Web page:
The centerpiece in the exhibition is “Green” (1986), a large-scale work displaying his mastery of etching, aquatint, and drypoint and his ability to translate is Ocean Park paintings into paper. “Green” is considered Diebenkorn’s greatest print, and editions can be found in the Museum of Modern Art in New York and in the National Gallery of Art in Washington, D.C.
Other works on paper include “Blue Surround” (an edition can be found in SFMoMA’s collection), “Touched Red” (an edition can be found in the National Gallery of Art in D.C.), and “Untitled” (1970) (an edition can be found in the De Young Museum in San Francisco).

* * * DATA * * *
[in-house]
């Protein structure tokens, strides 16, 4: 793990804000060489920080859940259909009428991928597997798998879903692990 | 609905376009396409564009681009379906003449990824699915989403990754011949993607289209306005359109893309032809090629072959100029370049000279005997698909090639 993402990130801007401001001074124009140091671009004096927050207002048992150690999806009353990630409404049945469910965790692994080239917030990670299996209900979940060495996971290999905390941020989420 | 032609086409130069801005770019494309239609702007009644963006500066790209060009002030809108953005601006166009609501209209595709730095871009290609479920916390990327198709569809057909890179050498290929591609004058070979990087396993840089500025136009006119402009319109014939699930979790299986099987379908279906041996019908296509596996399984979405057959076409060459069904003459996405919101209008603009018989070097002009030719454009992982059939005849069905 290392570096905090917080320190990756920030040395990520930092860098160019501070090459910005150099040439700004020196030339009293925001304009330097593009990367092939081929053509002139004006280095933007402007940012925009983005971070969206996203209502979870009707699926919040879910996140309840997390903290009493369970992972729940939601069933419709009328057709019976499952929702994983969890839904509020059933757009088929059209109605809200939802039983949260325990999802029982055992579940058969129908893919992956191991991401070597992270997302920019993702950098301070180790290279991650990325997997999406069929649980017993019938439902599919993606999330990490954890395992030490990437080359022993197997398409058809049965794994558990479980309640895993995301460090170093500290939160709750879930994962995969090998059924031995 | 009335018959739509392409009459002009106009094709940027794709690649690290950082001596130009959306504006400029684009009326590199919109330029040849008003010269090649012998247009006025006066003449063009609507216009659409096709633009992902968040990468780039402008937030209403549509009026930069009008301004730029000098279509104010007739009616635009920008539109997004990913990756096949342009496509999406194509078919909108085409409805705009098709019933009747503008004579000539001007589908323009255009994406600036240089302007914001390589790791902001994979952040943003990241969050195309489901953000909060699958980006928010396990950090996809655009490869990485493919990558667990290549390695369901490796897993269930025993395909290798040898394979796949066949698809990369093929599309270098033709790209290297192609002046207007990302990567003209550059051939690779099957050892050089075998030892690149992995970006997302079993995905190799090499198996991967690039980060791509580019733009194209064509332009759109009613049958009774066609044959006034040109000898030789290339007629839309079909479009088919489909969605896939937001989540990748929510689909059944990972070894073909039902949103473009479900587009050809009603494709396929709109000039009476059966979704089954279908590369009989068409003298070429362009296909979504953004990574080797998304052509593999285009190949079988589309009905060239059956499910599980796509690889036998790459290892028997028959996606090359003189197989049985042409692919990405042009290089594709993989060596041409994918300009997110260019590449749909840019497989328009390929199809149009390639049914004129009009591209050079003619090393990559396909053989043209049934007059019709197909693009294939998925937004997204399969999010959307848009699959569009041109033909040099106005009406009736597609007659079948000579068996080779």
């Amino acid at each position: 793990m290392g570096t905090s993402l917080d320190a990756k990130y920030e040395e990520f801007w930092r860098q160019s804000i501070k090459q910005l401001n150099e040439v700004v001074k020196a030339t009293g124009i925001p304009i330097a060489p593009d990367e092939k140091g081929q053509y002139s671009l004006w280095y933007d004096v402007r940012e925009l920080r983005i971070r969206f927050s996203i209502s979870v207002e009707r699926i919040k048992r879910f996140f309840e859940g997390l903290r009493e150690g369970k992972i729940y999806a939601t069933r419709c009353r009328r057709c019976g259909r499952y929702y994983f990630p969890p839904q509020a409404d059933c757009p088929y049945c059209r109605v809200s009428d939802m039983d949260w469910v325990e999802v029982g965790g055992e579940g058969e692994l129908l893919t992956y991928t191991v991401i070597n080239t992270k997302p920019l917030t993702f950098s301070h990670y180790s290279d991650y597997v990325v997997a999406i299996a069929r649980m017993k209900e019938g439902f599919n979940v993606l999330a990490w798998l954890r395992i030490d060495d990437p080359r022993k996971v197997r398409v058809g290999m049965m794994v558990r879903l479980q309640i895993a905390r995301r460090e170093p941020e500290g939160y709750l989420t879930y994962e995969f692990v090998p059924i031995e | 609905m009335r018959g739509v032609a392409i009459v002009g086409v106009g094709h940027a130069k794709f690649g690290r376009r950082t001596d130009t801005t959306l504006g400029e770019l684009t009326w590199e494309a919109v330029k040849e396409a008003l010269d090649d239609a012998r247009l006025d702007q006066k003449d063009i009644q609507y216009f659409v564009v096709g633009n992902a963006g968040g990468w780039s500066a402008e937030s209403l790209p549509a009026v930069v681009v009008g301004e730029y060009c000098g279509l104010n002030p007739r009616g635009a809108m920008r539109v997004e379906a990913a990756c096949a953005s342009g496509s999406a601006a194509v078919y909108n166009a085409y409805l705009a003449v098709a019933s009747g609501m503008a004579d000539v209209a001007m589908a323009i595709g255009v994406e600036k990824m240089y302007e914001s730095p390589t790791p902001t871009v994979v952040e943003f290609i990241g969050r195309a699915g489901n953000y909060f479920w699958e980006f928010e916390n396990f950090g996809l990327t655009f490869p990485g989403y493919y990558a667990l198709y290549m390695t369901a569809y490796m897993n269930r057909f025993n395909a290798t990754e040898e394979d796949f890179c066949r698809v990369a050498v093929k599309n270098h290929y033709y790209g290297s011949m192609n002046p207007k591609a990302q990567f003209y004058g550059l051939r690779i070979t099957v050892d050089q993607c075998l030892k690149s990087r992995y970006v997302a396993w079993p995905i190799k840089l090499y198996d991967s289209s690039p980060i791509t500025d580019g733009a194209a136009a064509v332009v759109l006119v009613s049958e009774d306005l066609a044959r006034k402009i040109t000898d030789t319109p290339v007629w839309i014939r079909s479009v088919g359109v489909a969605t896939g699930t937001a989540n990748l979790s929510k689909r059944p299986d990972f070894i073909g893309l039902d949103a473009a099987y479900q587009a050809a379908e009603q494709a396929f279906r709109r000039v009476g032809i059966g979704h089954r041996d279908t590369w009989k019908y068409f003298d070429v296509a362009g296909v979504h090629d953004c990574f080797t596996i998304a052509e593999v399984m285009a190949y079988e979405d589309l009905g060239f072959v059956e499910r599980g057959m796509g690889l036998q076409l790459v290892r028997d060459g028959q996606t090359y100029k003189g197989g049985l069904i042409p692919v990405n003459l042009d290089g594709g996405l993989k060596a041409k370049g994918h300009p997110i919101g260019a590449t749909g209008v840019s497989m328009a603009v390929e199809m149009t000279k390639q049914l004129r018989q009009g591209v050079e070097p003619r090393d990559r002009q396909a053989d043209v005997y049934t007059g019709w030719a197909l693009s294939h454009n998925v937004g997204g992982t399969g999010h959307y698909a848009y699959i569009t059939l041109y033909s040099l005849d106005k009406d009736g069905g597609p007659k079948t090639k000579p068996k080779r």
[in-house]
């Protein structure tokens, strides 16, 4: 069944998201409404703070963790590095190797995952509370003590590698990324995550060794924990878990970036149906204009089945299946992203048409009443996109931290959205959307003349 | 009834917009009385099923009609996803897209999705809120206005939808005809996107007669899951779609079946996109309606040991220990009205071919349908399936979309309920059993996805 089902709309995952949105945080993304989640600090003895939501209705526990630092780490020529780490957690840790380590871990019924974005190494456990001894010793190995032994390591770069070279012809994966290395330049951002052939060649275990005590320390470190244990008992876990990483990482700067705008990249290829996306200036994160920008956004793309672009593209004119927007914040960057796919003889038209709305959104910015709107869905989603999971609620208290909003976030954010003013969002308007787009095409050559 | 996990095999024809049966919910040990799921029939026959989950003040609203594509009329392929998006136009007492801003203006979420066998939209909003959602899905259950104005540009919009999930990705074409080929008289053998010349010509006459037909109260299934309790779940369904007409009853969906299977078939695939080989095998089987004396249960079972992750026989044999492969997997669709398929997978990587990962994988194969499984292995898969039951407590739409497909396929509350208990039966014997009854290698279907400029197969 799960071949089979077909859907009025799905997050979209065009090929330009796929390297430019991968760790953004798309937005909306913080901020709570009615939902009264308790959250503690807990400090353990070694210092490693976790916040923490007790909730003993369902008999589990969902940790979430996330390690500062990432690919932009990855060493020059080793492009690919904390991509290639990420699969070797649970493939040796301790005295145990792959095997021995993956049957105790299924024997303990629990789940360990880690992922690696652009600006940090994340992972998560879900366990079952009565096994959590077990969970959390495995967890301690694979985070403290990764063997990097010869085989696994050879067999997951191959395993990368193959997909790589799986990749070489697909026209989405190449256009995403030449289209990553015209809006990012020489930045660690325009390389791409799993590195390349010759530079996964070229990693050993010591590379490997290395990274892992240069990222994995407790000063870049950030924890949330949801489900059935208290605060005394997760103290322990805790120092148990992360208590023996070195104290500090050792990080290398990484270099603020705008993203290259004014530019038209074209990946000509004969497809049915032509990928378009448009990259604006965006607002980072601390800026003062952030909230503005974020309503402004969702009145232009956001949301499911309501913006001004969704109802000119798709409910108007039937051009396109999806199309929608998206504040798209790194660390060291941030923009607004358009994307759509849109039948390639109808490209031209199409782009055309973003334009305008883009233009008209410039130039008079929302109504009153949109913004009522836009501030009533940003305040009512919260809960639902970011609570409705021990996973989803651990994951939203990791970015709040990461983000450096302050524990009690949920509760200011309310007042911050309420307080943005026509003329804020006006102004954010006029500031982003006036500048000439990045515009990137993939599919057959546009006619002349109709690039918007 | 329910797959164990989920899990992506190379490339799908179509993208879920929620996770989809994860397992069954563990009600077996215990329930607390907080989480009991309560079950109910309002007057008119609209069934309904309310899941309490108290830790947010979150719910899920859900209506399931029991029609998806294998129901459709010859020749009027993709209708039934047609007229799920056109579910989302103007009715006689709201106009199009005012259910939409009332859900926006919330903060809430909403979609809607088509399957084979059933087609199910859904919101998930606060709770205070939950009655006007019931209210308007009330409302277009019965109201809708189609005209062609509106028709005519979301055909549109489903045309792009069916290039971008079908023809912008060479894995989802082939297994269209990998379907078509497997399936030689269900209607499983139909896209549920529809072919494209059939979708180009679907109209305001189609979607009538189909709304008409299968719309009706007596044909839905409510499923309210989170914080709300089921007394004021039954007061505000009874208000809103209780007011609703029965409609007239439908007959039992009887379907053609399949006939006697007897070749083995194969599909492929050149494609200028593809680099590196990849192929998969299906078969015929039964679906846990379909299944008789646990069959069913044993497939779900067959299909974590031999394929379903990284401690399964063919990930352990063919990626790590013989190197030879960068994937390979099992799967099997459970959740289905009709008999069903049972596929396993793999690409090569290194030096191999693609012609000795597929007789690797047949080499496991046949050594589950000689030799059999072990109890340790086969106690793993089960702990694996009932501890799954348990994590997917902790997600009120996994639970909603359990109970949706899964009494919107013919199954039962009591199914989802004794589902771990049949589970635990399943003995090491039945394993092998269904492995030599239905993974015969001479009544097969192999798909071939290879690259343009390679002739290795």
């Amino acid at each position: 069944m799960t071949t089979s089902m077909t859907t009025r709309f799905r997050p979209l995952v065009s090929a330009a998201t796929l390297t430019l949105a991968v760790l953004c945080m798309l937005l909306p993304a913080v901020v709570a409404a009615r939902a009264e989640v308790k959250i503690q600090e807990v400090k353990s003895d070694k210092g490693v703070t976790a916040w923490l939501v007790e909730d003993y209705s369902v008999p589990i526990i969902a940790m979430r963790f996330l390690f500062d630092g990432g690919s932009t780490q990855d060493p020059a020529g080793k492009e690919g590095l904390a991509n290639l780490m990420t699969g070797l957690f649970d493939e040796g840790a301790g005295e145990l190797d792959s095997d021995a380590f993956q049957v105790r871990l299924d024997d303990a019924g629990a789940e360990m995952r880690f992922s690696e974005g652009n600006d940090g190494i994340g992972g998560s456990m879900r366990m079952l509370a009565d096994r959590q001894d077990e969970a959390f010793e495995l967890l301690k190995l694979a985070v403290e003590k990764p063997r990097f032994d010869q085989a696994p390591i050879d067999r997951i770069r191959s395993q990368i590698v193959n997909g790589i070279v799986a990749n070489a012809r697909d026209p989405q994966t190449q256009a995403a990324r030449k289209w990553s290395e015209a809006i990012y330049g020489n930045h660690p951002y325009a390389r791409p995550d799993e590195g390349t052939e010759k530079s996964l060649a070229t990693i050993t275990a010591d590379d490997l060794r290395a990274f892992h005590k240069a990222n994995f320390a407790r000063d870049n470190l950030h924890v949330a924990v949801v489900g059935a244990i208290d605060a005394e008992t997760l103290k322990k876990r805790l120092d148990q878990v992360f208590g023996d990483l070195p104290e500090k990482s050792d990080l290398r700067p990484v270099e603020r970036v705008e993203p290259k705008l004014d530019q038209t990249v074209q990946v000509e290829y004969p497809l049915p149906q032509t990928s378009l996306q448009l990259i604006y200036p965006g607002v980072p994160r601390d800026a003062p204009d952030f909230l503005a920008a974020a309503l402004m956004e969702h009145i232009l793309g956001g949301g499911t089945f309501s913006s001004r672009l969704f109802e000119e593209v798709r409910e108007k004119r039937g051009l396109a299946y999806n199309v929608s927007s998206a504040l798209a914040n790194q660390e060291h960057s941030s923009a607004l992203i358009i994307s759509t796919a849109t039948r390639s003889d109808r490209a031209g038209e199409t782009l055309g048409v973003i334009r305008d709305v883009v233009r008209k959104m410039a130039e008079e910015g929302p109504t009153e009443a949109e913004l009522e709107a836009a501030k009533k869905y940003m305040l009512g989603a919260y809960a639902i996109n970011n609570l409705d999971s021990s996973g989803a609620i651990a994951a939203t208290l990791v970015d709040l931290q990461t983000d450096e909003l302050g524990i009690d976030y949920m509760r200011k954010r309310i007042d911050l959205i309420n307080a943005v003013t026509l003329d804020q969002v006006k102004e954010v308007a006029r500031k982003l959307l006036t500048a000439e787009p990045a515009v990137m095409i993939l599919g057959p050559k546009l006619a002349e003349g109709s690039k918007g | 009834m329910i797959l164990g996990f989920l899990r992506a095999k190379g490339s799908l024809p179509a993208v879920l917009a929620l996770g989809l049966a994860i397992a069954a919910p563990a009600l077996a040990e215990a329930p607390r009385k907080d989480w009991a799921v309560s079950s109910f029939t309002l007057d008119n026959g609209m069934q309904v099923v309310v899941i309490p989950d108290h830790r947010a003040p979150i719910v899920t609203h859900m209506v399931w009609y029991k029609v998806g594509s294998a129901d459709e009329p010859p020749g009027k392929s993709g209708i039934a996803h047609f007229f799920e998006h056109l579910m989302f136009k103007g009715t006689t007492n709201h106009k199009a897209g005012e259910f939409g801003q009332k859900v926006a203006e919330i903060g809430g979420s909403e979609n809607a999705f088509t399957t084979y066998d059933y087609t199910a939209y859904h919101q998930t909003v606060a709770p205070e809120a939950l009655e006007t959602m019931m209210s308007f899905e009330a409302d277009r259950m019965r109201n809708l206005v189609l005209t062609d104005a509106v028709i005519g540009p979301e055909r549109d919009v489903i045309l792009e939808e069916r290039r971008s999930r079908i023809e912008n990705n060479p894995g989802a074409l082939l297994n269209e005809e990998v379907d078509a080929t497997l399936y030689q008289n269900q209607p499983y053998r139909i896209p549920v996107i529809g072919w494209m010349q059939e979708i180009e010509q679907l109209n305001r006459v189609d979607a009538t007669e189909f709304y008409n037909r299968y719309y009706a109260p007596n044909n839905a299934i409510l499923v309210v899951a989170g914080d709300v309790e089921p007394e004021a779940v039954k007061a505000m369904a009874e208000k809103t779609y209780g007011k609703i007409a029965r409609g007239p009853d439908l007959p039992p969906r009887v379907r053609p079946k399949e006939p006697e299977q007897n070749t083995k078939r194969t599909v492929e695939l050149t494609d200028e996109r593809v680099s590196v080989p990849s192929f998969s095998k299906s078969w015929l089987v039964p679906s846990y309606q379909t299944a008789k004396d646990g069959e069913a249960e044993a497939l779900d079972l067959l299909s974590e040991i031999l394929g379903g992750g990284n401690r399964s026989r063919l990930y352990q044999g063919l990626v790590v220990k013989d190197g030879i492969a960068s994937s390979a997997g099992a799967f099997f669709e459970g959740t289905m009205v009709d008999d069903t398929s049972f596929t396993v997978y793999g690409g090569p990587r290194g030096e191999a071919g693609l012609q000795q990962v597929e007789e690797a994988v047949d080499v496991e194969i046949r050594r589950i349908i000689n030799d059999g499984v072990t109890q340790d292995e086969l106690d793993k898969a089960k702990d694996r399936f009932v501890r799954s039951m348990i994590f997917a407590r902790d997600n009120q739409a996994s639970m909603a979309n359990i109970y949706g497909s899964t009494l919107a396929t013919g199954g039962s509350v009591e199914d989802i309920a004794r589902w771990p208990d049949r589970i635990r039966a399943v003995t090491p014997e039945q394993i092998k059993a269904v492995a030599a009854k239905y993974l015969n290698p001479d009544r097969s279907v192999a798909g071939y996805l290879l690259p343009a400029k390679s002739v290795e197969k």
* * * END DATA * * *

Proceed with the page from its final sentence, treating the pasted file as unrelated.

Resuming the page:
A delightful highlight in the show is “Untitled” (c. 1951), the only known extant sculpture by Richard Diebenkorn. Made around 1951 from welded scrap iron, the sculpture is unique in his oeuvre. The work has been paired with his drawing, “Untitled (Urbana Series)” (1952), created shortly after, which displays Diebenkorn’s exploration of the line in abstraction.
Within this selection of works, from drawing to prints to his singular sculpture, the exhibition immerses the viewers within his intense study of form, color, and abstraction. Richard Diebenkorn’s control over ink and structure reveals itself in both the subtle marks and the vibrant shifts in color. Although closely associated with California and the Bay Area, this exhibition underscores Diebenkorn’s universal appeal and his contribution to the wider history of art.